AJR. American journal of roentgenology

Revisiting Nonmass Enhancement in Breast MRI: Analysis of Outcomes and Follow-Up Using the Updated BI-RADS Atlas.

PMID 28834447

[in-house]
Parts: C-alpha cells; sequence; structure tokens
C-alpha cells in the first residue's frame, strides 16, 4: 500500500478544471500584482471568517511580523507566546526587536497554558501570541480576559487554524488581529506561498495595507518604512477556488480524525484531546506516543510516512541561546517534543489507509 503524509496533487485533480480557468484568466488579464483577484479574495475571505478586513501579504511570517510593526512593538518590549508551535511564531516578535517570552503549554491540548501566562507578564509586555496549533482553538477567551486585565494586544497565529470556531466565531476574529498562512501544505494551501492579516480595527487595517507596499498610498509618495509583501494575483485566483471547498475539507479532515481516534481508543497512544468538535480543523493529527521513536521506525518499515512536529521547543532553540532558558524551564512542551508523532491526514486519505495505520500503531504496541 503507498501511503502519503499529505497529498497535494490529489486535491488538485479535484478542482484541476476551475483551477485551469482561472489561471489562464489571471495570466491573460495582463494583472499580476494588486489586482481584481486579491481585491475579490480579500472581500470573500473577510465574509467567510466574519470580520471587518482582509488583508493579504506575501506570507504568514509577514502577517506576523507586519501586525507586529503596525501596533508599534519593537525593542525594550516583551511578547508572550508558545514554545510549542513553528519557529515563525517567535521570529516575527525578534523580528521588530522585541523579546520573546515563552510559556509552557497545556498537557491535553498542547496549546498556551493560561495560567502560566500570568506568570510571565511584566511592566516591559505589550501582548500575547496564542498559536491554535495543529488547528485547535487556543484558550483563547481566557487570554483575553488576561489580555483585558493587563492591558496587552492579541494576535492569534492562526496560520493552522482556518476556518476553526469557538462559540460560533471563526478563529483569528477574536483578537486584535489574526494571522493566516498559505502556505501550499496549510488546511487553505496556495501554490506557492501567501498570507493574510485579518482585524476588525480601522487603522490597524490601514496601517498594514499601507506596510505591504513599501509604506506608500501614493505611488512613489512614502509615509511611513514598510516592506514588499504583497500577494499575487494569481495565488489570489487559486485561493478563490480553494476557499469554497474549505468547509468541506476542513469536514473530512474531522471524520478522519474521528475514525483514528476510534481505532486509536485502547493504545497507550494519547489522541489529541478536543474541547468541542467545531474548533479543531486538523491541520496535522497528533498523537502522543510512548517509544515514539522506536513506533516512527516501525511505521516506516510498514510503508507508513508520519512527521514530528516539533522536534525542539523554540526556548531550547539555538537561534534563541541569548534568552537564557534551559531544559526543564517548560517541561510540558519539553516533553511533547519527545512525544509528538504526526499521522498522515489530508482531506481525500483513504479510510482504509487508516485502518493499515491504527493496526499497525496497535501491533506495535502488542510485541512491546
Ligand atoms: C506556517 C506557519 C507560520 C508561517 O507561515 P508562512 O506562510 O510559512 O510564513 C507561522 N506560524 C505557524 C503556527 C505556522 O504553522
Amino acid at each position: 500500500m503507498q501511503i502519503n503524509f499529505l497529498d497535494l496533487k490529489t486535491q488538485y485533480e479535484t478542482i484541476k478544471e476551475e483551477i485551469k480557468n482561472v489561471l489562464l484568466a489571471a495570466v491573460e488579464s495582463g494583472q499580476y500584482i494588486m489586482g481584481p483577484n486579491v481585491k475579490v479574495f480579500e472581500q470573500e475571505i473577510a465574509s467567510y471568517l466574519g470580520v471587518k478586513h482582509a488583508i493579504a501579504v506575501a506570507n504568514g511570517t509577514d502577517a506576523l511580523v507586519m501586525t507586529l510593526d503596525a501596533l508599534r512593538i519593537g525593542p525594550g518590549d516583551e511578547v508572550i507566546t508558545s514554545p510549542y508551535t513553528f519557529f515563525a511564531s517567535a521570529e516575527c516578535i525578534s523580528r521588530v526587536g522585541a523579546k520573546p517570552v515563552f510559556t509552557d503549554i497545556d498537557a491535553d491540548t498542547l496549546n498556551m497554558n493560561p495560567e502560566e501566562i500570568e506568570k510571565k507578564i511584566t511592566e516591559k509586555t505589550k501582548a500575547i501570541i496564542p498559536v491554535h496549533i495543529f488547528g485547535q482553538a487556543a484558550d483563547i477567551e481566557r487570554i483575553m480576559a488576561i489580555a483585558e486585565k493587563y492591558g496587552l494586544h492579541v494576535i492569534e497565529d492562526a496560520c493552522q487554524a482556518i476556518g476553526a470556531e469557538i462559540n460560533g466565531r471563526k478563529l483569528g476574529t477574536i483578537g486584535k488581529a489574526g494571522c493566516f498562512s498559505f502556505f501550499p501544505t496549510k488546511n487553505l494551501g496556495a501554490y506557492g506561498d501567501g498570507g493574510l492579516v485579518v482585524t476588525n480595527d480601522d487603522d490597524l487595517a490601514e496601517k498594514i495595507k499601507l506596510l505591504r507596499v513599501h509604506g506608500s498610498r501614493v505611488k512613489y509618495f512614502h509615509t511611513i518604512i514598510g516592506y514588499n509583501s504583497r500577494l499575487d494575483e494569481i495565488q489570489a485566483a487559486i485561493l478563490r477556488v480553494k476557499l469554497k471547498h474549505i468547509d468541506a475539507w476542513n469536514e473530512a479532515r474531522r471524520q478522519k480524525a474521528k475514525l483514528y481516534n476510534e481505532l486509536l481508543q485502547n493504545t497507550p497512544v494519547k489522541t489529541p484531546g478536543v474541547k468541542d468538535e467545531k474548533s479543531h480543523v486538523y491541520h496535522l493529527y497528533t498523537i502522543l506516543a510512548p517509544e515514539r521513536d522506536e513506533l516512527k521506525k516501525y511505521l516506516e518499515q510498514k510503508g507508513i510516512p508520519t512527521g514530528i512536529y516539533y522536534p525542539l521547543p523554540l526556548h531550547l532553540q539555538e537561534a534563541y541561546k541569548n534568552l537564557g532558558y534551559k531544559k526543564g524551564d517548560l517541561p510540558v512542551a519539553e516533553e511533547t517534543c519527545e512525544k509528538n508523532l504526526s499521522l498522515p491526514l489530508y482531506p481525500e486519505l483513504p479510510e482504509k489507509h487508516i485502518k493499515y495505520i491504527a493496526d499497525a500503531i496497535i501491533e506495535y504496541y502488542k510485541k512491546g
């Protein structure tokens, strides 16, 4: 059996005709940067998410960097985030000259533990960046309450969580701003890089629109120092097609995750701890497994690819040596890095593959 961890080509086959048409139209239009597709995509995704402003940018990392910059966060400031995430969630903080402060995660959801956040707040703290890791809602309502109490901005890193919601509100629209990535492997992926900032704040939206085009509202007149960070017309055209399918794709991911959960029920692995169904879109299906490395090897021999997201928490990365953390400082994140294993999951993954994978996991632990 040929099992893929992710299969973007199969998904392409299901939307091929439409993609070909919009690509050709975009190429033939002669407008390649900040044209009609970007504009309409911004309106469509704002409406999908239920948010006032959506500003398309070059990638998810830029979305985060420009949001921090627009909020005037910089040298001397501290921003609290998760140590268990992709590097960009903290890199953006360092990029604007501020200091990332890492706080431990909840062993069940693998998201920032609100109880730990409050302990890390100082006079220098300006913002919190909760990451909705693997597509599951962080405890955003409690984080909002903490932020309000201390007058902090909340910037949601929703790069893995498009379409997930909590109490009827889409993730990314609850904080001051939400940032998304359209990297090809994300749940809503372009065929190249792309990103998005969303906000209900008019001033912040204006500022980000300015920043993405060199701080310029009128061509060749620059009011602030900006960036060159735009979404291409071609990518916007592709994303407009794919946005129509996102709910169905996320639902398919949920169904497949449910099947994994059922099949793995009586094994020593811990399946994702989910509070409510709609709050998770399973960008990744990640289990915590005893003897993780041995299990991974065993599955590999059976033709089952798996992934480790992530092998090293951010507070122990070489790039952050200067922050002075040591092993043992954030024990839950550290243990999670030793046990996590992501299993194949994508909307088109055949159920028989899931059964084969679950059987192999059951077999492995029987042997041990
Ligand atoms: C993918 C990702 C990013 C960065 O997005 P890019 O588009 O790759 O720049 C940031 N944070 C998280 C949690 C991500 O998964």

The purpose of this study is to assess the frequency of reclassification of nonmass enhancement (NME) as background parenchymal enhancement (BPE) and to determine positive predictive values (PPVs) of NME descriptors using the revised BI-RADS atlas. A retrospective review of our institution's MRI database from January 1, 2009, through March 30, 2012, identified 6220 contrast-enhanced breast MRI examinations. All findings prospectively assessed as NME and rated as BI-RADS categories 3, 4, and 5 (n = 386) were rereviewed in consensus by two radiologists who were blinded to pathologic findings with the fifth edition of the BI-RADS lexicon. Findings considered as postsurgical, associated with known cancers, NME given a BI-RADS category 3 assessment before 2009, previously biopsied, and those reclassified as BPE, focus, or mass were excluded (n = 181). Medical records were reviewed for demographics and outcomes. Two hundred five women were included (mean age, 48.8 years; range, 21-84 years). Seventy-seven of 386 findings (20.0%) were reclassified as BPE, and patients with BPE were younger than those with NME (mean age, 43.9 years; range, 31-62 years) (p = 0.003). Pathology results for 144 of 205 (70.2%) patients included 52 malignant, 11 high-risk, and 81 benign lesions. The highest PPVs for distribution patterns were 34.5% (10/29) for segmental and 100.0% (3/3) for diffuse distribution. The highest PPVs for internal enhancement patterns were 36.7% (11/30) for clustered ring enhancement and 27.5% (11/40) for clumped enhancement. No difference for NME malignancy rate was noted according to BPE (10/52 [19.2%] marked or moderate; 42/153 [27.5%] mild or minimal, p = 0.24). Thirty-two percent (17/52) of malignant NMEs had high T2 signal. Careful assessment of findings as BPE versus NME can improve PPVs, particularly in younger women. Although clustered ring enhancement had one of the study's highest PPVs, this number falls below previously published rates. Reliance on T2 signal as a benign feature may be misleading, because one-third of malignancies had T2 signal.

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